Vastus Lateralis Vs. the IT Band
Vastus Lateralis Vs. the IT Band
Debbie Roberts, LMT
Our last muscle to cover from the quadriceps femoris group series is vastus lateralis, fondly named by Dr. Janet Travell, the "hornets' nest" along with "stuck patella muscle." The problem is this muscle is often overlooked as causing symptoms that are common among runners and avid exercisers. Lateral thigh pain is almost always diagnosed as Iliotibial (IT) band syndrome.
The conclusion is usually an assumption based on a runner doesn't stretch enough and the IT band has become short over time which is producing their symptoms. However, I rarely find this to be the case when treating runners. They end up in my office because what they were told to do, foam roll and stretch the IT band, isn't relieving their symptoms.
The Wrong Diagnosis
The reason their symptoms are not being alleviated is they are not treating, or stretching the right muscle—the vastus lateralis. While pain from the other quadriceps trigger points is focused only on the knee joint, the vastus lateralis trigger points may also project pain to the outside of the thigh, which may be confused with IT Band syndrome.
Here, I will explore how to relieve your client's pain and discomfort no matter what their lateral thigh diagnosis is. I will also be sharing how one of my clients, a mid-reliever in baseball, formed this famous "hornets' nest."
The biggest component of the confusion is overlooking the fact that the fascia forming the IT band is woven into the muscle fibers of the vastus lateralis. So when the vastus lateralis tightens from overuse, the IT band extending over this muscle gradually shortens, preventing the vastus lateralis from relaxing to its resting length.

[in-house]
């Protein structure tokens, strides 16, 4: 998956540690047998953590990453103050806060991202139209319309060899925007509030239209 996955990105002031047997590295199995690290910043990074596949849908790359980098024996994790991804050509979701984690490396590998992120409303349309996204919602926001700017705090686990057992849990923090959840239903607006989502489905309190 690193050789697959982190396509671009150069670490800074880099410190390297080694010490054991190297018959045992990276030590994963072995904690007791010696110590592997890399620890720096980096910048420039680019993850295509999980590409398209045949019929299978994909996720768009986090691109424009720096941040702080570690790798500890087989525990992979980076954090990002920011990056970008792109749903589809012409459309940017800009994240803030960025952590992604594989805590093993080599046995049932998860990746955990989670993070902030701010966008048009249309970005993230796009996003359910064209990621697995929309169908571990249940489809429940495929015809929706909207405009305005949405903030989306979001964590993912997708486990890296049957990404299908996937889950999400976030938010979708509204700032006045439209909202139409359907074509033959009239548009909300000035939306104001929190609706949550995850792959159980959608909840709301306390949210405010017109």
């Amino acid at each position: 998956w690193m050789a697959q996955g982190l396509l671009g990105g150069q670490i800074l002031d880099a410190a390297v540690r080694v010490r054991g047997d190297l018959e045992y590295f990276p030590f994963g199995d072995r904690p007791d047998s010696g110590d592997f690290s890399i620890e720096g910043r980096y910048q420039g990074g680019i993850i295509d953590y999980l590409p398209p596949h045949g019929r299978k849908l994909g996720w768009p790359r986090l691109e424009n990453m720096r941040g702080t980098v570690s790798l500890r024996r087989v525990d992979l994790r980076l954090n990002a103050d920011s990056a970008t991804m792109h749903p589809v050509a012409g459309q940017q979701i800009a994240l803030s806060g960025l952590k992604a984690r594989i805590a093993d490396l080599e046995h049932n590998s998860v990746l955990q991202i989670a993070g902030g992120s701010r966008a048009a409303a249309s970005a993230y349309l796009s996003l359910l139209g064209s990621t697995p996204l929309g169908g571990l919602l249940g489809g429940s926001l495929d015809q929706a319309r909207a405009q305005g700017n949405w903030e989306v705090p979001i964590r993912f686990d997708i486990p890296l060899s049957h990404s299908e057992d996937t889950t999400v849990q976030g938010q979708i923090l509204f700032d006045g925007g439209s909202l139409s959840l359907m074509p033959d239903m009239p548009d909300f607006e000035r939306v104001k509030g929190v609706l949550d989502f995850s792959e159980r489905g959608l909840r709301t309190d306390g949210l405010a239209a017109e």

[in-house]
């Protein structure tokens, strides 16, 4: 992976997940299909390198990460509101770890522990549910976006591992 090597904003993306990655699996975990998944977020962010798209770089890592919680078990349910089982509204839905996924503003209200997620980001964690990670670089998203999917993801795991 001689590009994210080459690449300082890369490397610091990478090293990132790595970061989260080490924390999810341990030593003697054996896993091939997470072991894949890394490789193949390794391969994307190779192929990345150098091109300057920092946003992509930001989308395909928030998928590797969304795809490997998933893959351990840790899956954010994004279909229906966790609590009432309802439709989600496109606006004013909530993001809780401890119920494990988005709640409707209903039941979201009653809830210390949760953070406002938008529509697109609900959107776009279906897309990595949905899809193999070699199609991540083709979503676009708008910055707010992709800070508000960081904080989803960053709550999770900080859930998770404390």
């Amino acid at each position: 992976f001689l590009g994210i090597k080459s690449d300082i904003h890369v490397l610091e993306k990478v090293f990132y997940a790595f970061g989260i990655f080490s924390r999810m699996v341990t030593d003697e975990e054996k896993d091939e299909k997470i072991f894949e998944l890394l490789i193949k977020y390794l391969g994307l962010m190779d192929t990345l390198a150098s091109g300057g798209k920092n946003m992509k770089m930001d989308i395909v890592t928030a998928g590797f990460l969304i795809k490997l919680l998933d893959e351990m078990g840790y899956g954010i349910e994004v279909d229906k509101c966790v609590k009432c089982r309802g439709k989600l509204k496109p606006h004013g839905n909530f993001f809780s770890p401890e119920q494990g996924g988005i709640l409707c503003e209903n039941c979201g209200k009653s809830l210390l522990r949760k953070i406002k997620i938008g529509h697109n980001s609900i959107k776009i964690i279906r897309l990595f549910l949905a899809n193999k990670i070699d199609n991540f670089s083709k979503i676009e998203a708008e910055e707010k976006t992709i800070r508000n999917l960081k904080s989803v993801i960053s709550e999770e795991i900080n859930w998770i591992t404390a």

This tight compression can activate the latent trigger points along the lateral thigh. As the muscle tightens and the fascia becomes more restricted blood flow is also restricted along with lactic acid and other muscle byproducts that will accumulate in the tissues. This of course creates pain which is worse after an activity that demands a lot of the vastus lateralis (like running).
Let's talk about the function of vastus lateralis. In everyday life, the quadriceps muscle group functions together to allow a person to squat into a chair, get up from the chair, bend backwards and walk up or down stairs. These muscles are not active while standing with the knees locked, but become active during the heel-strike and toe-off phases of walking.
According to Dr. Travell when vastus lateralis TrPs refer pain and tenderness to the proximal thigh region, the clients may be unable to lie on that side, or may have disturbing sleep at night. Dr. Travell also states that a distinctive feature of TrP1 in this muscle is a "stuck patella." A more anteriorly placed "hornets' nest" of TrPs at midthigh level in the TrP4 region is not uncommon and is likely to cause severe pain over the entire length of the lateral thigh, slightly anterior to the pain of TrP3 and extending upward almost to the pelvic crest.
Another thing to note is that the lateral thigh pain characteristic of proximal vastus lateralis TrPs is commonly misdiagnosed as trochanteric bursitis because of referred pain and referred tenderness in the area of the greater trochanter. The following are some of the ways a client can produce TrPs in vastus lateralis:
- Eccentric overload cause by "catching oneself" after stumbling or unexpectedly stepping into a hole.
- A new exercise program that includes squats or deep knee bends.
- Unaddressed trigger point activity in the hamstrings can cause chronic tightness in these muscles.